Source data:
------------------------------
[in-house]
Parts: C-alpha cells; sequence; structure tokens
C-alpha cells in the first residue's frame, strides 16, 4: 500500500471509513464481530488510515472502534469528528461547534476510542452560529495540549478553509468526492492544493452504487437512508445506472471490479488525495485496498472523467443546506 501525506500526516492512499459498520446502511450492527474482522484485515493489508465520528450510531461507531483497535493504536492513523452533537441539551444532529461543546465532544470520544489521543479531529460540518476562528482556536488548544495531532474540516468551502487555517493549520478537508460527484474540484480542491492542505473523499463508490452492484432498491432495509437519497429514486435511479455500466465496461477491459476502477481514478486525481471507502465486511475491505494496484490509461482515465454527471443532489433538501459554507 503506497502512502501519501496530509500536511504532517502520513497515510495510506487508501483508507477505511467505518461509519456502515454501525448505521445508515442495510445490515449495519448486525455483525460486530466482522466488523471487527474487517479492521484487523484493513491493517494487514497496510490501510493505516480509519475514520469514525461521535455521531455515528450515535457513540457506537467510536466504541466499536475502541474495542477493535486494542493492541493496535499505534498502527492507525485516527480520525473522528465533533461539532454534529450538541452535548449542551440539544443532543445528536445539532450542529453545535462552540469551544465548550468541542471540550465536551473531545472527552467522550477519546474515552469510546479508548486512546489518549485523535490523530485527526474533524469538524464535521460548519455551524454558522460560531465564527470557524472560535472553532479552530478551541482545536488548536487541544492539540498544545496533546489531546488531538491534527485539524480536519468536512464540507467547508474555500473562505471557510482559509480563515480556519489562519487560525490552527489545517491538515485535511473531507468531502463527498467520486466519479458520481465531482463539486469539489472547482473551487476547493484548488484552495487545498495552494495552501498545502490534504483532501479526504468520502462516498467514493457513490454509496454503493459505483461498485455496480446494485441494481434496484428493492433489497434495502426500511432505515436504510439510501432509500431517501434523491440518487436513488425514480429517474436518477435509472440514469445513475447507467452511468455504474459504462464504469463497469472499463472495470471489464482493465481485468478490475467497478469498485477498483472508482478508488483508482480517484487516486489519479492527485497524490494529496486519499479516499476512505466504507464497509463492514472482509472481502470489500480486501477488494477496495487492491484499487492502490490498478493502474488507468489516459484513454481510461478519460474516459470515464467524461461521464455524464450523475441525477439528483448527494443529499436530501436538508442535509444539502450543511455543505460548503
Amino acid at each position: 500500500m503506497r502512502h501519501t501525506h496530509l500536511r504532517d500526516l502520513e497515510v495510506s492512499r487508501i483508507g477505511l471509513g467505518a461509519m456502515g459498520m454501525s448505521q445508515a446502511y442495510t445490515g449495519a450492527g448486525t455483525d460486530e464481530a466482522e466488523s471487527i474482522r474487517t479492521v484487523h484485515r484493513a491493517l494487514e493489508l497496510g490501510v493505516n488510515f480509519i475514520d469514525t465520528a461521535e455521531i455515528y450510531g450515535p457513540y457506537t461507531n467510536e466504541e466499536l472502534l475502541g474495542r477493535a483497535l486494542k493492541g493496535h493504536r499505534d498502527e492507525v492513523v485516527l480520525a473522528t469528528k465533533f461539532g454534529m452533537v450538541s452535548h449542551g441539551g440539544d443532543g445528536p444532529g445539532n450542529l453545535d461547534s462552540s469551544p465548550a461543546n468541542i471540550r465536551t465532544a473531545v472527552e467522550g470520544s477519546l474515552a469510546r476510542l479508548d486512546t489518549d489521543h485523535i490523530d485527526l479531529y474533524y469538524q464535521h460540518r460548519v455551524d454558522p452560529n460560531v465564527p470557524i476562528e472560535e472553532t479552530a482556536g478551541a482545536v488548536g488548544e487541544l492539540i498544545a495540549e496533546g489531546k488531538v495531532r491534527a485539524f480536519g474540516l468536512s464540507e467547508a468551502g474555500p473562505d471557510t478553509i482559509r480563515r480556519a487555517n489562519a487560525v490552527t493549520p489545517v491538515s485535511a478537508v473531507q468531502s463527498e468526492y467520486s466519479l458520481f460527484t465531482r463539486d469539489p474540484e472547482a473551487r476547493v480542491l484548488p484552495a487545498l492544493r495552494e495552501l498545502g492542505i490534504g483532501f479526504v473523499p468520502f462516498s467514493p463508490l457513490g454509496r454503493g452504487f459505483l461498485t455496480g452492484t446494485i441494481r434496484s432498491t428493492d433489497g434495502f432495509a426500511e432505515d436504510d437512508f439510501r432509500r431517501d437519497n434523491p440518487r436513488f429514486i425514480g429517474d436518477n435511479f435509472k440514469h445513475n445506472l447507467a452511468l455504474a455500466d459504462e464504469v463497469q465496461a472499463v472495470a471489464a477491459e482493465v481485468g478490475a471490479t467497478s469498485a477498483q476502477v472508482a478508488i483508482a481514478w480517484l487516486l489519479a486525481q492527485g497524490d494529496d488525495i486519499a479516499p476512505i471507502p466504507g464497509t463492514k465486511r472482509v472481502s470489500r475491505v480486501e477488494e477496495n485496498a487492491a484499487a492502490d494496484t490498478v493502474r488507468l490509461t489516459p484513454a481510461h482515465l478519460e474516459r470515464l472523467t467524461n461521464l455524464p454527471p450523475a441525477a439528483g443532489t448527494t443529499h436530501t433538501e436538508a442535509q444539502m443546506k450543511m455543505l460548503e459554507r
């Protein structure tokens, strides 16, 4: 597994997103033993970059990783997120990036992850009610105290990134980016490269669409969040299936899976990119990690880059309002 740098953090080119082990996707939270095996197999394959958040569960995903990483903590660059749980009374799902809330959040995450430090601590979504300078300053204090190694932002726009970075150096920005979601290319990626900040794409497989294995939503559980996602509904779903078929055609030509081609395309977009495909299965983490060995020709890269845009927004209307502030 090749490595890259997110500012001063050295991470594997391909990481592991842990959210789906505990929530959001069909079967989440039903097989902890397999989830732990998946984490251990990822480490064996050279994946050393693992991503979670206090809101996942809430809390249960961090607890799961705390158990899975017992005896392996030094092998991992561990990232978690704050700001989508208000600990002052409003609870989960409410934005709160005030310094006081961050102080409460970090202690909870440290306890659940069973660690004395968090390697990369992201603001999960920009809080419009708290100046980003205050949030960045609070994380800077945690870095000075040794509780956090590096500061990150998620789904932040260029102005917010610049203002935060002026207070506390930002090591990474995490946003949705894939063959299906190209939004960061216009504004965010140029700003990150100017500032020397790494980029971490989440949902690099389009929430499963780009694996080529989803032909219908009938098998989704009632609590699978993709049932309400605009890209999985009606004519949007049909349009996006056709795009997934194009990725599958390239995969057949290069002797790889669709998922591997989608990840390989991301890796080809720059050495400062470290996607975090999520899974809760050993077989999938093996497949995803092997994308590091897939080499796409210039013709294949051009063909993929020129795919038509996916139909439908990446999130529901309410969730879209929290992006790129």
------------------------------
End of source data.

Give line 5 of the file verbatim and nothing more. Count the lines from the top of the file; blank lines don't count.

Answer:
């Protein structure tokens, strides 16, 4: 597994997103033993970059990783997120990036992850009610105290990134980016490269669409969040299936899976990119990690880059309002 740098953090080119082990996707939270095996197999394959958040569960995903990483903590660059749980009374799902809330959040995450430090601590979504300078300053204090190694932002726009970075150096920005979601290319990626900040794409497989294995939503559980996602509904779903078929055609030509081609395309977009495909299965983490060995020709890269845009927004209307502030 090749490595890259997110500012001063050295991470594997391909990481592991842990959210789906505990929530959001069909079967989440039903097989902890397999989830732990998946984490251990990822480490064996050279994946050393693992991503979670206090809101996942809430809390249960961090607890799961705390158990899975017992005896392996030094092998991992561990990232978690704050700001989508208000600990002052409003609870989960409410934005709160005030310094006081961050102080409460970090202690909870440290306890659940069973660690004395968090390697990369992201603001999960920009809080419009708290100046980003205050949030960045609070994380800077945690870095000075040794509780956090590096500061990150998620789904932040260029102005917010610049203002935060002026207070506390930002090591990474995490946003949705894939063959299906190209939004960061216009504004965010140029700003990150100017500032020397790494980029971490989440949902690099389009929430499963780009694996080529989803032909219908009938098998989704009632609590699978993709049932309400605009890209999985009606004519949007049909349009996006056709795009997934194009990725599958390239995969057949290069002797790889669709998922591997989608990840390989991301890796080809720059050495400062470290996607975090999520899974809760050993077989999938093996497949995803092997994308590091897939080499796409210039013709294949051009063909993929020129795919038509996916139909439908990446999130529901309410969730879209929290992006790129």